Water management officials in Southern California have much to be happy about in the New Year because this past Dec. 18, two important Orange County Water District (OCWD) projects
were included on the list of recommendations for Proposition 84 funding to be awarded by the California Department of Water Resources (DWR). For those outside of California, Prop 84 on the ballot in 2006, was known as the The Safe Drinking Water, Water Quality and Supply, Flood Control, River and Coastal Protection Bond Act. Prop 84 authorizes $5.388 billion in general obligation bonds to fund safe drinking water, water quality and supply, flood control, waterway and natural resource protection, water pollution and contamination control, state and local park improvements, public access to natural resources, and water conservation efforts.
The announcement came from the Santa Ana Watershed Project Authority (SAWPA) Commission. SAWPA is the regional agency administrator for the Proposition 84 Integrated Regional Water Management (IRWM) Program for the Santa Ana River Watershed.
"We have a collaborative and dynamic relationship with upstream agencies who all benefit from the Santa Ana River," said Gina DePinto, speaking on behalf of the Orange County Water District. "We are proactive and aggressive in upper watershed management and in restorative habitat efforts," said DePinto who serves as Principal Communications Specialist for the water district.
Greg Woodside who serves as xecutive Director of Planning and Natural Resources for the Orange County Water District, explained, "funding is distributed in increments, this is the second round of funding." "It is just how the State of California operates this type of funding, distributing it through time incrementally," he said.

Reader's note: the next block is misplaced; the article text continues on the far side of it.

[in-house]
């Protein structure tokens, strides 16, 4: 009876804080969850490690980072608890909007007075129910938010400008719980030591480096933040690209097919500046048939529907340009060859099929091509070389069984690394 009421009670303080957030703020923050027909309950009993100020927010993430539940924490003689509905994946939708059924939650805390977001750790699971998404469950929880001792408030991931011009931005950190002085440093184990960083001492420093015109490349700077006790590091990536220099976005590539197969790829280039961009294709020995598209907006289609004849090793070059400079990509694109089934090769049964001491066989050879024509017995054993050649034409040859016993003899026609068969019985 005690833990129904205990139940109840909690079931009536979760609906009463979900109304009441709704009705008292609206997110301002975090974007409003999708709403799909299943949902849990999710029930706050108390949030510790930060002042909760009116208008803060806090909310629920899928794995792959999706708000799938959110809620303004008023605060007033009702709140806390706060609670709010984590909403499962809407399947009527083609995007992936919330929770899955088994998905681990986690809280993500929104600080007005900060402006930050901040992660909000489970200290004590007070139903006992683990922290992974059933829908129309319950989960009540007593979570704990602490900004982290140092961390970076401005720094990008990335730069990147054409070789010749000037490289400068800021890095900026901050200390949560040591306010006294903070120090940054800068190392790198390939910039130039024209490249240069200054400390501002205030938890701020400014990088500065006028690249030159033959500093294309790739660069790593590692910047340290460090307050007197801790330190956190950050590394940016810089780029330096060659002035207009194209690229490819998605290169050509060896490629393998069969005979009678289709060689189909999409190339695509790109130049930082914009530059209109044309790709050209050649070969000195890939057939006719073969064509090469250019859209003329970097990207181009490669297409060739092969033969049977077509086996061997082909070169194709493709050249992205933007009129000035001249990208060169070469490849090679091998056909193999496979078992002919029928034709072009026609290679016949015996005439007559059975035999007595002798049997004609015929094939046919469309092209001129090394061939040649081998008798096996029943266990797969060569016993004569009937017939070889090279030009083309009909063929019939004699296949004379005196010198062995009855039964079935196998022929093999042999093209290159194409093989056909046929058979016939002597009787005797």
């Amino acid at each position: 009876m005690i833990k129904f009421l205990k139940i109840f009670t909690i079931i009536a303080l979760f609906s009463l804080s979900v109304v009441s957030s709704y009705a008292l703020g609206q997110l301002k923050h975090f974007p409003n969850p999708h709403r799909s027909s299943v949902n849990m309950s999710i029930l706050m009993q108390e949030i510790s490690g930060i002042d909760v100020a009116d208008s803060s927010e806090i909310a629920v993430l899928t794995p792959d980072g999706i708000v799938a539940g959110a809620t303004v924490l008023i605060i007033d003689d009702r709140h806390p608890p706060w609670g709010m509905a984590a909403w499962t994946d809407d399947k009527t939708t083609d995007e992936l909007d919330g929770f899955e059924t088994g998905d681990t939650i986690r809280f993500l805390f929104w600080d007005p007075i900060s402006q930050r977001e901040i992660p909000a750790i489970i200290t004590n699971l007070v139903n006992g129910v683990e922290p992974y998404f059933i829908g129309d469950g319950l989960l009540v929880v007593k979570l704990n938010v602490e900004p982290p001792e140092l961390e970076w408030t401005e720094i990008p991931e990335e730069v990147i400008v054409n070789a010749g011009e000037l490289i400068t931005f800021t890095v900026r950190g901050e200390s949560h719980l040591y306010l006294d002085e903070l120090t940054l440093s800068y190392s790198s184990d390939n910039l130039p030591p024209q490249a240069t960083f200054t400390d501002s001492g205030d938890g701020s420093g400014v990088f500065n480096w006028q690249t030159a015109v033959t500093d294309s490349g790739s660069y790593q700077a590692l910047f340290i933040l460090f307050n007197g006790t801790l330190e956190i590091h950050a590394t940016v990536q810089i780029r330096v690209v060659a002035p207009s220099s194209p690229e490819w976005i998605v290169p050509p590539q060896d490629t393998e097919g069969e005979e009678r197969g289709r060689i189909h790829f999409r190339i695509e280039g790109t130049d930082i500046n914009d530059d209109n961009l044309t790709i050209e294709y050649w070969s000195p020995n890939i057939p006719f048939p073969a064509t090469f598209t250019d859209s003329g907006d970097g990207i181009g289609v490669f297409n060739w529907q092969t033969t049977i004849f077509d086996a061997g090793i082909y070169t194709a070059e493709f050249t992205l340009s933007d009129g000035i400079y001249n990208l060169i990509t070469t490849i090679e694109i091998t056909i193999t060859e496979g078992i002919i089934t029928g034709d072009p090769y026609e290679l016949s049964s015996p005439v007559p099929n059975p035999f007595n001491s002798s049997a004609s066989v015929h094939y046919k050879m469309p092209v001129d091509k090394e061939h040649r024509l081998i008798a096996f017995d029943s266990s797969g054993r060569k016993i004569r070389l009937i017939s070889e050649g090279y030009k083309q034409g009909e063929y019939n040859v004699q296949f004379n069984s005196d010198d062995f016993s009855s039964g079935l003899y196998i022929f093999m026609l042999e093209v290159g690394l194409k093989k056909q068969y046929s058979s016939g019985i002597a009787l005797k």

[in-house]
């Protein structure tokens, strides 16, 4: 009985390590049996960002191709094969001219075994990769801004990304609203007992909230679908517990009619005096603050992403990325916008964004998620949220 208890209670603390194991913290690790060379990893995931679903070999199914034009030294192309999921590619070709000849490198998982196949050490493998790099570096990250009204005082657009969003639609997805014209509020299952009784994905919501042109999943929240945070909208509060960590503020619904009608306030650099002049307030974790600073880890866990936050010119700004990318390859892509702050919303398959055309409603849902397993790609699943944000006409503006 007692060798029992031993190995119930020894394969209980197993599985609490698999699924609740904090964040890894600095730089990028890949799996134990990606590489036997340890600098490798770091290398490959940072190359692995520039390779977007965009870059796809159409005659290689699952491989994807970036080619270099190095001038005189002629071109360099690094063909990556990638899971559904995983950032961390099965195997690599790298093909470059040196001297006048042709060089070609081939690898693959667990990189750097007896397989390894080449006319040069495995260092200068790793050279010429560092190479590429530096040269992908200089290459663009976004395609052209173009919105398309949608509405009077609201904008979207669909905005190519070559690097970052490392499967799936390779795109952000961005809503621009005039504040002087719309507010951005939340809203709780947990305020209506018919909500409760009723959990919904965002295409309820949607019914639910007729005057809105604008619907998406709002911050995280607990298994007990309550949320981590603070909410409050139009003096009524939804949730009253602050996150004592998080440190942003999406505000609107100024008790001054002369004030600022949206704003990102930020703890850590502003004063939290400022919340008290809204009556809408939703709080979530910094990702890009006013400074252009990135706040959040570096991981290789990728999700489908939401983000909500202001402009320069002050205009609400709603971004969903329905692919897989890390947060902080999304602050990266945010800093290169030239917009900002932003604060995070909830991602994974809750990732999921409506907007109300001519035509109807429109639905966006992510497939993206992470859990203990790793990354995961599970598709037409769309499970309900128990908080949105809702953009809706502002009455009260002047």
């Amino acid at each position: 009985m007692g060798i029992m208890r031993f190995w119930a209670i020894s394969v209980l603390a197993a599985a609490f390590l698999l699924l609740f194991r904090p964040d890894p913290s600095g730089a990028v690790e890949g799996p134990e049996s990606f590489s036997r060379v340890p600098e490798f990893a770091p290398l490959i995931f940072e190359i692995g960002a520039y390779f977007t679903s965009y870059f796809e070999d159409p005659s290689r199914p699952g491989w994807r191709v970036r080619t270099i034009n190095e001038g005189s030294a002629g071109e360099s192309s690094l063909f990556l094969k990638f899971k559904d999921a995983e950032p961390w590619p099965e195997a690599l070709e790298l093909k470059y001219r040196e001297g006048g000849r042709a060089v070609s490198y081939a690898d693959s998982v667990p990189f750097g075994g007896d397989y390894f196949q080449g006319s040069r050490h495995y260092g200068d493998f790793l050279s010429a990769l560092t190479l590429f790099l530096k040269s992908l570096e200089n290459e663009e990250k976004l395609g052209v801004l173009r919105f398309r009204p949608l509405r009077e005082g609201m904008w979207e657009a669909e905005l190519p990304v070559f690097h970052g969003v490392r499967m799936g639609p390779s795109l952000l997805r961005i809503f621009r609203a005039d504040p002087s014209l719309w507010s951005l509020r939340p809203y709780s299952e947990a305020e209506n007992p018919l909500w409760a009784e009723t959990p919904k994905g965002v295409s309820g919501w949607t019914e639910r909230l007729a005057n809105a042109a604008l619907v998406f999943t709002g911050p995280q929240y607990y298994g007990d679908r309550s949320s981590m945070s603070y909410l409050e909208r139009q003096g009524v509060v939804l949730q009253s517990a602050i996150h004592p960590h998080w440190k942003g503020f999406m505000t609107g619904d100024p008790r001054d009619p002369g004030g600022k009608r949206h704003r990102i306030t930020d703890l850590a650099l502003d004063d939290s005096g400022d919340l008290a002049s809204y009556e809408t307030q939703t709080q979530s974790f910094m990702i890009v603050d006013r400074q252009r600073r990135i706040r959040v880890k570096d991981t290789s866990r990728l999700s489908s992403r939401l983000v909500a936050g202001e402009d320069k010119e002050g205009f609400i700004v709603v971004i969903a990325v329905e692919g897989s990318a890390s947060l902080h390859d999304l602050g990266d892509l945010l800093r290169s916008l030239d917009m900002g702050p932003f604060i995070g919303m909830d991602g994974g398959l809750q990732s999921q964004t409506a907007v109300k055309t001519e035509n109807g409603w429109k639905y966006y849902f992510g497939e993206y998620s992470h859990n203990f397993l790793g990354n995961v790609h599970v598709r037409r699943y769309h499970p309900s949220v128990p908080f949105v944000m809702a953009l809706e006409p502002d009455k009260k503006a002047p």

Twenty-two projects were recommended to receive $16 million in funding, including $750,000 to OCWD for its Prado Sediment Demonstration Project and $500,000 for its Alamitos Barrier Improvement Project. The Alamitos Barrier Improvement Project could receive an additional $500,000 contingent upon possible Prop. 84 Round 1 project funding carryover.
The $7.2 million Prado Sediment Demonstration Project proposes to remove sediment from within Prado Basin and reintroduce it into the river below Prado Dam. Partnering with the U.S. Army Corps of Engineers, the project will develop a new method to manage sediment movement in the Santa Ana River Watershed. Benefits of the project include increased water storage for flood control and water conservation, increasing the useful life of Prado Dam, reduced sedimentation trends that threaten infrastructure (i.e. wetlands, roads and bridges), and reduced streambed incision, thereby halting embankment erosion that results in wildlife habitat destruction.
The Alamitos Barrier Improvement Project includes construction of 20 additional injection wells at eight sites along the existing barrier alignment, four monitoring wells, and four shallow piezometers. The $10 million project will prevent seawater intrusion into Orange County’s potable aquifers, protect water quality, increase water supply in Orange County, and maintain the groundwater basin’s sustainable yield and water supply reliability.
OCWD has a collaborative partnership with the Los Angeles County Department of Public Works, which operates and maintains the Alamitos Barrier facilities. OCWD plans on implementing two phases of barrier improvements, near-term and a long-term extension of the barrier to the south. This project deals exclusively with the near-term improvements.
DWR has tentatively scheduled approval for final grant awards in fall 2013. Funding will be provided after an agreement is executed between DWR and SAWPA. Officials estimate that to be distributed before the end of January.
The Orange County Water District manages the large groundwater basin that underlies north and central Orange County that provides most of the water for about 2.4 million citizens. OCWD is committed to enhancing Orange County’s groundwater quality and reliability in an environmentally friendly manner. With almost 80 years of prudent planning and careful investment, OCWD has doubled the sustainable yield of the groundwater basin.
OCWD is a special district established by the California State Legislature in 1933 and governed by a 10-member board of directors. Separate from the County of Orange, OCWD supplies water to residents in the cities of Anaheim, Buena Park, Costa Mesa, Cypress, Fountain Valley, Fullerton, Garden Grove, Huntington Beach, Irvine, La Palma, Los Alamitos, Newport Beach, Orange, Placentia, Santa Ana, Seal Beach, Stanton, Tustin, Villa Park, Westminster and Yorba Linda.
Courtesy of Orange County Water District media dept.
Managing rivers and streams is one of the major responsibilities of the Orange County Water District.